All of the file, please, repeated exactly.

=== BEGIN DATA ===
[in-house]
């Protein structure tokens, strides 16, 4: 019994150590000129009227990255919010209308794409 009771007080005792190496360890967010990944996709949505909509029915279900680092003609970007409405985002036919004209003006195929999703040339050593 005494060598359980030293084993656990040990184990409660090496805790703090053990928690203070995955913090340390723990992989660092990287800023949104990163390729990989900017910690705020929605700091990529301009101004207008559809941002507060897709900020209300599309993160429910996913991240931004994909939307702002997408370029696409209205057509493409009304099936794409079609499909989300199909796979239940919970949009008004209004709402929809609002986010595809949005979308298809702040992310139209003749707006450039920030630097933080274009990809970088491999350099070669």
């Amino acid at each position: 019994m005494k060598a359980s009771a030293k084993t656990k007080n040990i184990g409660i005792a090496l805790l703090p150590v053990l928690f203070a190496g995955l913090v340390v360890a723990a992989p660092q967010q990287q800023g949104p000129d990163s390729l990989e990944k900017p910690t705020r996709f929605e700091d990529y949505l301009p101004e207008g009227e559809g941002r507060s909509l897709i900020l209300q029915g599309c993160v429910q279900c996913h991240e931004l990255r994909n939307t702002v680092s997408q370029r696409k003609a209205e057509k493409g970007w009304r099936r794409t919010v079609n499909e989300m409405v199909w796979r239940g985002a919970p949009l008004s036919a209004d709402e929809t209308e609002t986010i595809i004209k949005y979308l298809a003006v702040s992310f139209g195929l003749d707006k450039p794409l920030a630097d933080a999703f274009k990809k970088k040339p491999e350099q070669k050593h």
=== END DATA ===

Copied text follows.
[in-house]
């Protein structure tokens, strides 16, 4: 019994150590000129009227990255919010209308794409 009771007080005792190496360890967010990944996709949505909509029915279900680092003609970007409405985002036919004209003006195929999703040339050593 005494060598359980030293084993656990040990184990409660090496805790703090053990928690203070995955913090340390723990992989660092990287800023949104990163390729990989900017910690705020929605700091990529301009101004207008559809941002507060897709900020209300599309993160429910996913991240931004994909939307702002997408370029696409209205057509493409009304099936794409079609499909989300199909796979239940919970949009008004209004709402929809609002986010595809949005979308298809702040992310139209003749707006450039920030630097933080274009990809970088491999350099070669």
């Amino acid at each position: 019994m005494k060598a359980s009771a030293k084993t656990k007080n040990i184990g409660i005792a090496l805790l703090p150590v053990l928690f203070a190496g995955l913090v340390v360890a723990a992989p660092q967010q990287q800023g949104p000129d990163s390729l990989e990944k900017p910690t705020r996709f929605e700091d990529y949505l301009p101004e207008g009227e559809g941002r507060s909509l897709i900020l209300q029915g599309c993160v429910q279900c996913h991240e931004l990255r994909n939307t702002v680092s997408q370029r696409k003609a209205e057509k493409g970007w009304r099936r794409t919010v079609n499909e989300m409405v199909w796979r239940g985002a919970p949009l008004s036919a209004d709402e929809t209308e609002t986010i595809i004209k949005y979308l298809a003006v702040s992310f139209g195929l003749d707006k450039p794409l920030a630097d933080a999703f274009k990809k970088k040339p491999e350099q070669k050593h």